Op-ed: Enhancing our world view through foreign films

I was living in Michigan as a Chinese exchange student during my junior year of high school when my mother called to tell me about a new movie premiering in China. She was excited about the film and urged me to see it. But all I could say was, “Sorry, Mom, I don’t think it will get released here.”

I noticed a lack of international films playing in movie theaters when I came to the U.S. Back in China, theaters played a wide range of movies from all over the world––not just American films, but films from India, Japan, Korea, and France.

Once at Emerson, I was thrilled to discover an AMC theater near Boston Common that showed Chinese movies and other international films. In February, I was so excited to take my boyfriend to see the first Chinese science fiction blockbuster, The Wandering Earth, because it already received good reviews back at home. Typically, foreign films are only publicized during international film festivals, and even then many Americans won’t watch them because major movie theater companies do not offer showings.

Having access to a major theater that shows foreign films allows me to feel closer to home and serves as an opportunity to raise Emerson students’ awareness of social and cultural issues outside of the U.S.

Many Americans critique Hollywood’s lack of cultural and racial representation. But if they watched films produced in other countries, they will find the representation and cultural diversity that Hollywood is missing. Who else could represent a society better than the ones who actually live in it?

In September 2012, Wanda Group, a Chinese conglomerate, acquired AMC. Thus, major AMC theaters started showing Chinese films that Wanda Group invested in. In the U.S., AMC theaters show the latest Chinese movies within a few days of the film’s initial release date. For example, The Wandering Earth was released on Feb. 8 in the U.S.—three days after its premiere in China.

I loved watching movies during my childhood in China. I remember watching Ratatouille on the couch when I was five years old and wondering if a rat in Paris could actually cook. I remember dozing off while watching The Lord of the Rings only to wake up an hour later to see the movie was still playing. Last year, when my mom took me to see the Bollywood movieToilet: A Love Story, I was so shocked that building a toilet in one’s house could be so tough.

Foreign films offered me an opportunity to learn about different countries and societies. I watched the award-winning Japanese film Shoplifters with my parents this summer. I cried over the emotional turmoil, but the storyline also pushed me to think about the concept of family in Japanese culture and how the declining fertility rates and rising life expectancies affect the structure of Japanese society.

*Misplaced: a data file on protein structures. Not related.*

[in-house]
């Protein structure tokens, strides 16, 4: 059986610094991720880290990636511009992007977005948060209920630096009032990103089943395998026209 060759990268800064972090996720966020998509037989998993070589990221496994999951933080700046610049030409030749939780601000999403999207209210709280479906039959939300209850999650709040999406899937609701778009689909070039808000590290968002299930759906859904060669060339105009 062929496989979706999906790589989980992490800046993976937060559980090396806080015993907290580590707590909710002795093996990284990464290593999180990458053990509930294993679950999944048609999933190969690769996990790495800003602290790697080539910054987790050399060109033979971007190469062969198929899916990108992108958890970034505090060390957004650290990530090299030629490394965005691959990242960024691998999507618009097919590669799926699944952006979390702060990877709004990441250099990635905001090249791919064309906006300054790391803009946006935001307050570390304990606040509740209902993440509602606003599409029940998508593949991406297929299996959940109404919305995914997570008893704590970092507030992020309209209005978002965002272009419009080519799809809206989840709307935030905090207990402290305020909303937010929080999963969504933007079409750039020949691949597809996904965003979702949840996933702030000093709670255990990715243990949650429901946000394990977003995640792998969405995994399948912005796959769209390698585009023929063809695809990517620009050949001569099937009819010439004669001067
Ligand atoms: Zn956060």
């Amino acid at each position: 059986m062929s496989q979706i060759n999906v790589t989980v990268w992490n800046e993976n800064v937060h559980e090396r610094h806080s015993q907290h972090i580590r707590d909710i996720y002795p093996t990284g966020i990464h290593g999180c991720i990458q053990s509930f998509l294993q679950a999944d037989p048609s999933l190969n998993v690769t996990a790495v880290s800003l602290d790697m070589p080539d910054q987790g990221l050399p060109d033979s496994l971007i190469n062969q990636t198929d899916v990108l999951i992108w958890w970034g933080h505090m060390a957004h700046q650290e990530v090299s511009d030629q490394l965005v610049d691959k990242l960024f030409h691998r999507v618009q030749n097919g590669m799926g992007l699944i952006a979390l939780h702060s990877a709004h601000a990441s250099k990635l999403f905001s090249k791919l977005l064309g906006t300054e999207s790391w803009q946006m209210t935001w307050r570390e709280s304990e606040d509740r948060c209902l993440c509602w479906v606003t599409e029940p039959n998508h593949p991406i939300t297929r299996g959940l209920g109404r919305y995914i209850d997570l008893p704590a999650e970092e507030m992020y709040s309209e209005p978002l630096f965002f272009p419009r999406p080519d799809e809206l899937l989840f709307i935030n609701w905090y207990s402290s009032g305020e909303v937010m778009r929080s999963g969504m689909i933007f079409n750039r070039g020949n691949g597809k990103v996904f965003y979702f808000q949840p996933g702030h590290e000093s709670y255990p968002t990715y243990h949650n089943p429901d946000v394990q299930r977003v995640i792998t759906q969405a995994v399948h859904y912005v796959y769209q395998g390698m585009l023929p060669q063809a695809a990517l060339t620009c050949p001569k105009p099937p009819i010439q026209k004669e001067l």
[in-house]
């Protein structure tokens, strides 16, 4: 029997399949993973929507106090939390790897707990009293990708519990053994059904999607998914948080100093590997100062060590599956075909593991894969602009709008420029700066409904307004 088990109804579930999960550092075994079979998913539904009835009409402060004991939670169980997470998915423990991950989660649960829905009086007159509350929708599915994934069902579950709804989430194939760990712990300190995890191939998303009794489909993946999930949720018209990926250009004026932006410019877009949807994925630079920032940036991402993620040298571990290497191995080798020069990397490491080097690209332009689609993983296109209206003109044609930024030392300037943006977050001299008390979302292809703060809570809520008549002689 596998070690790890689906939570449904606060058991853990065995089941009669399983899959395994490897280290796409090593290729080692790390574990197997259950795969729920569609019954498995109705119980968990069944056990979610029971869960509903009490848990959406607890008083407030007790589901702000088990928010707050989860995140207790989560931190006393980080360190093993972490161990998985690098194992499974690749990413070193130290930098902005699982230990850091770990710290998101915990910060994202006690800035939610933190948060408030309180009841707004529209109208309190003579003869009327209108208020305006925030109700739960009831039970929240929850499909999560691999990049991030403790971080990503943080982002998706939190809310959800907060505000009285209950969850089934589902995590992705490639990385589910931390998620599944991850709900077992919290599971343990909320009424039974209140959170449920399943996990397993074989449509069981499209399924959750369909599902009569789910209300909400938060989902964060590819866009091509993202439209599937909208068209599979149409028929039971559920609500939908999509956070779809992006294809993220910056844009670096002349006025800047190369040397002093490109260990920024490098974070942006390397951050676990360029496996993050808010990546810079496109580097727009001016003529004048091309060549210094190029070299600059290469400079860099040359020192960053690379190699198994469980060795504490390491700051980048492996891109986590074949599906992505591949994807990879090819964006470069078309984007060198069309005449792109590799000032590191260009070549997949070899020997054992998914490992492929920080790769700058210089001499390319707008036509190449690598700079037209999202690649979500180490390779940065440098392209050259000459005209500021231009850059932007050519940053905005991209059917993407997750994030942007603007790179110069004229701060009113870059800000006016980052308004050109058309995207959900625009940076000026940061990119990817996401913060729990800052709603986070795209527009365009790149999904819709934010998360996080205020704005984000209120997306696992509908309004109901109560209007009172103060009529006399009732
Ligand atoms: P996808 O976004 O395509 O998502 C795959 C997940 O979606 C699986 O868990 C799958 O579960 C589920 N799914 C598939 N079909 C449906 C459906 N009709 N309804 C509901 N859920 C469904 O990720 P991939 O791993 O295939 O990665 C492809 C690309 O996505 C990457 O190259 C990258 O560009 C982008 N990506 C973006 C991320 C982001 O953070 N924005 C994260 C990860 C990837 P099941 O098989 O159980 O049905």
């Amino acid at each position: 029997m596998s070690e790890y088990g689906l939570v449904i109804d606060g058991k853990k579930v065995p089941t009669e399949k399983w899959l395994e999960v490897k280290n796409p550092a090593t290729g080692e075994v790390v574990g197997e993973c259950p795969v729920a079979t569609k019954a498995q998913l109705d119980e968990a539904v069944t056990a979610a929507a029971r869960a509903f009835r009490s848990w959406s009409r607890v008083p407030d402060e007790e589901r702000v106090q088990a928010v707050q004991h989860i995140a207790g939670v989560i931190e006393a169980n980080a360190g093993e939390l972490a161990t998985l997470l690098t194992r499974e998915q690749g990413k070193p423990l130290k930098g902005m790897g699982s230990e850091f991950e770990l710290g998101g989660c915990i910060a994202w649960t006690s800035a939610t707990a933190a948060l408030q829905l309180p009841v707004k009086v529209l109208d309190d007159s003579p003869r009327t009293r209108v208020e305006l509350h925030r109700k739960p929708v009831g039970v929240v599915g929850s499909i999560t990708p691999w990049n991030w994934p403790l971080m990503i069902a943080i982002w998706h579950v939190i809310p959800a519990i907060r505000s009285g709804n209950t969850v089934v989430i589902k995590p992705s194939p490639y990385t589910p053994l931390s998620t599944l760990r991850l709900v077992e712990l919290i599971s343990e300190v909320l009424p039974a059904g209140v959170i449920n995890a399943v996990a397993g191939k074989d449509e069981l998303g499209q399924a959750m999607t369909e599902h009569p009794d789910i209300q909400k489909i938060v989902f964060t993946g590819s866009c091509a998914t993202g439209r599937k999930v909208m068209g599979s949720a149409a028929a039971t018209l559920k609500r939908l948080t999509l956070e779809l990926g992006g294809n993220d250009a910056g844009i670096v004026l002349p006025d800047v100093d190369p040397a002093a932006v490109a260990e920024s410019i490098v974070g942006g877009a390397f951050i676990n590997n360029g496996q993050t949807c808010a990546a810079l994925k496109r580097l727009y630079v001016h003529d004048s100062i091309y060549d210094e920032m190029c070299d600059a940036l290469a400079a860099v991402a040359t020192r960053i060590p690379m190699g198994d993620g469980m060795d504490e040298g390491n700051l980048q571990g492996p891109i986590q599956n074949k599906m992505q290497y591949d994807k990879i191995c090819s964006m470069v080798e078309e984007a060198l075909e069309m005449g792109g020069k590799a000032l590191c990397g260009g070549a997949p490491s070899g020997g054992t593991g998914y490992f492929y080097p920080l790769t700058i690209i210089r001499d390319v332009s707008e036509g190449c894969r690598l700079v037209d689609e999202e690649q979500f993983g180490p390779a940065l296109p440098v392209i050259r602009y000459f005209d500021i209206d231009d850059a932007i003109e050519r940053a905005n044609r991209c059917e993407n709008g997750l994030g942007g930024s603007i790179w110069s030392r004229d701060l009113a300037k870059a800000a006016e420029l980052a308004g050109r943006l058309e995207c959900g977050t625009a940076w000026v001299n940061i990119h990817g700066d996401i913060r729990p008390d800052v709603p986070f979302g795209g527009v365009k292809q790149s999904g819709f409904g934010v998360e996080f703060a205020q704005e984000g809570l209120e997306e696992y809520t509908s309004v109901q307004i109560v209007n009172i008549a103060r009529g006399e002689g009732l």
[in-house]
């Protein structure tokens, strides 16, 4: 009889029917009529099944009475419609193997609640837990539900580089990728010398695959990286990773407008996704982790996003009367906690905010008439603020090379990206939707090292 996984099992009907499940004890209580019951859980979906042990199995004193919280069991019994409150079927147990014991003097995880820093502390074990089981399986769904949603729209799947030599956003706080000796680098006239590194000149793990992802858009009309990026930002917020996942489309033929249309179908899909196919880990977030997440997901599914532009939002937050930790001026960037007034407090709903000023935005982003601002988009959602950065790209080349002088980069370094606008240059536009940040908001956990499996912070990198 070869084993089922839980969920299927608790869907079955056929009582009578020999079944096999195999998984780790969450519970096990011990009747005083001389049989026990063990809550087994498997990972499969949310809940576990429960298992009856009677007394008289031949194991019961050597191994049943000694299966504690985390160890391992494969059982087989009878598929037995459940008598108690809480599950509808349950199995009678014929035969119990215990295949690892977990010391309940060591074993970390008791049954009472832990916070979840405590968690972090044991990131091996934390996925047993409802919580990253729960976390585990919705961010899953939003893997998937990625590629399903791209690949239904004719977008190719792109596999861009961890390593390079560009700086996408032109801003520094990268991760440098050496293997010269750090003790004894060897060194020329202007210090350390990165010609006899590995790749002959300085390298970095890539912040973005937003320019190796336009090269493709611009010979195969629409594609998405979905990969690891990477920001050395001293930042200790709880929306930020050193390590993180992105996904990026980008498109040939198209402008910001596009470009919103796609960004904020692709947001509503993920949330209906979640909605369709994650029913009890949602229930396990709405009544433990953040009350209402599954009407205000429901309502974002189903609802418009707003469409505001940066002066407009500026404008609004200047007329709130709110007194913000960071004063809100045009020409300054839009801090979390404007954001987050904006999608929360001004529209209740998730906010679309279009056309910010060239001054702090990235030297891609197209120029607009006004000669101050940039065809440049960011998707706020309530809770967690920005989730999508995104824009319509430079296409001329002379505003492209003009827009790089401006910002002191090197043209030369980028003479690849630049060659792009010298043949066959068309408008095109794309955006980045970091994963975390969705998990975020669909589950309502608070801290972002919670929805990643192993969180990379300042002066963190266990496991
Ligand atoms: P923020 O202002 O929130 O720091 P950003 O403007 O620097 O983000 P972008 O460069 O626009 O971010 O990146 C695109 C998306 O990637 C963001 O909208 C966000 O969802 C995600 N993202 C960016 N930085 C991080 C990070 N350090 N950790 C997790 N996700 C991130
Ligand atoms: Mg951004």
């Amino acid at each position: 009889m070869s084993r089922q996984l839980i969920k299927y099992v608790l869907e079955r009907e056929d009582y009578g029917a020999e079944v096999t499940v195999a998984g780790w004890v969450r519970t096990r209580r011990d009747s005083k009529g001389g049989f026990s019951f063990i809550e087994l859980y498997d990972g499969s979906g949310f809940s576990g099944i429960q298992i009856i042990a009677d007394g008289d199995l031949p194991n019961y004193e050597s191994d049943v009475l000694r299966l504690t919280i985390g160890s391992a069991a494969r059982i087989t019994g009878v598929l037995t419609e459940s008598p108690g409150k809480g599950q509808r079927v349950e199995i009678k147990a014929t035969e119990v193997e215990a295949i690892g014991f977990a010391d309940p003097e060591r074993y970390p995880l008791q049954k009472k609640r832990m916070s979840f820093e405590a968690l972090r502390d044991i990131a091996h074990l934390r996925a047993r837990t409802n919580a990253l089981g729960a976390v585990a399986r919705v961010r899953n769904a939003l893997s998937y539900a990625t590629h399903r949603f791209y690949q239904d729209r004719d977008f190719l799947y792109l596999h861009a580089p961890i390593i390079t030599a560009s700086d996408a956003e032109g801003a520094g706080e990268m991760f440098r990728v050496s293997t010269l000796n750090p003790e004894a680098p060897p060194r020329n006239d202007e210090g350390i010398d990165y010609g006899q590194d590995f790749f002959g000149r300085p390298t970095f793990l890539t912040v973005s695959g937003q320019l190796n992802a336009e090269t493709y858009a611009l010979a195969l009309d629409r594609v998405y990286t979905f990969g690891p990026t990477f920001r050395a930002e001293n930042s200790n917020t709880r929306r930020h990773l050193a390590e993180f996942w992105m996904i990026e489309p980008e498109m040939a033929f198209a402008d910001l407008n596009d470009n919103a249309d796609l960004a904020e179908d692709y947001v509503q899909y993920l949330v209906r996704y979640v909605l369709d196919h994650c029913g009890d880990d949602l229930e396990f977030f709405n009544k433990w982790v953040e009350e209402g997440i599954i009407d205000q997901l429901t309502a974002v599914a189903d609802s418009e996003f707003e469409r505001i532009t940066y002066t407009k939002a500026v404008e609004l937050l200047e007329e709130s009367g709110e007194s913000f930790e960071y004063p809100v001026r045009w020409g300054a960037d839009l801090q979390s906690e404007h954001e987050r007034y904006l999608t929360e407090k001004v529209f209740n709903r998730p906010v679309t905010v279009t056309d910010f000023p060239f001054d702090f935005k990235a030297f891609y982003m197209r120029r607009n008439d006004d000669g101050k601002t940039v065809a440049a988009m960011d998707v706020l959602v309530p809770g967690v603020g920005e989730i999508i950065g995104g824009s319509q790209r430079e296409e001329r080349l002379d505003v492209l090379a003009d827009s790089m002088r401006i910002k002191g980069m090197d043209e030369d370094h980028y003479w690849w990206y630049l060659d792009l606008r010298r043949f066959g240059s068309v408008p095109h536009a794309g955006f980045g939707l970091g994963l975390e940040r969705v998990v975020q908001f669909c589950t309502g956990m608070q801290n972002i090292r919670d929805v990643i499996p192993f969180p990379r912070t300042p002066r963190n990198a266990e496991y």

I also learn from films produced by Aamir Khan, an influential Indian actor and filmmaker whose movies often reflect social issues in rural India. In his film P.K., he criticizes the outdated social norms of India and challenges the country’s traditional beliefs of God. The movie depicted a society where people mindlessly follow their religion without question. I would have never known so much about any of these customs if it weren’t for watching international movies.

Indian and Japanese film imports spiked in 2018, according to an article by Patrick Brzeski in The Hollywood Reporter. Shoplifters earned $14.1 million in China while only making $795,000 in North America.

“No other national film audience close to China’s size has shown a willingness to watch culturally distinct, subtitled filmmaking at such scale,” Brzeski said.

Boston’s diverse array of backgrounds provides us, as college students, with the chance to view movies from all over the world. Last October, Emerson’s Paramount Theatre held the Boston Asian American Film Festival and aired classic Asian-American movies like The Joy Luck Club. This year, the Boston Israeli Film Festival held screenings in the Bright Family Screening Room in Paramount. In March, the Museum of Fine Arts plans to host the 18th Annual Boston Turkish Film Festival, with Turkish movies ranging from the 1970s to 2018.

Even though I am not a film student, I still encourage Emerson students of all majors to explore films from different parts of the world. International films not only provide entertainment by featuring filmmakers, actors, and actresses from all over the world, but they also allow people to see a different perspective. International films can help us foster a better world view than those who may only watch American movies with American values and perspectives. Go to the AMC website and search international films—you will be surprised by how many films you haven’t yet heard of that are playing at a theater less than a five-minute walk away from campus.

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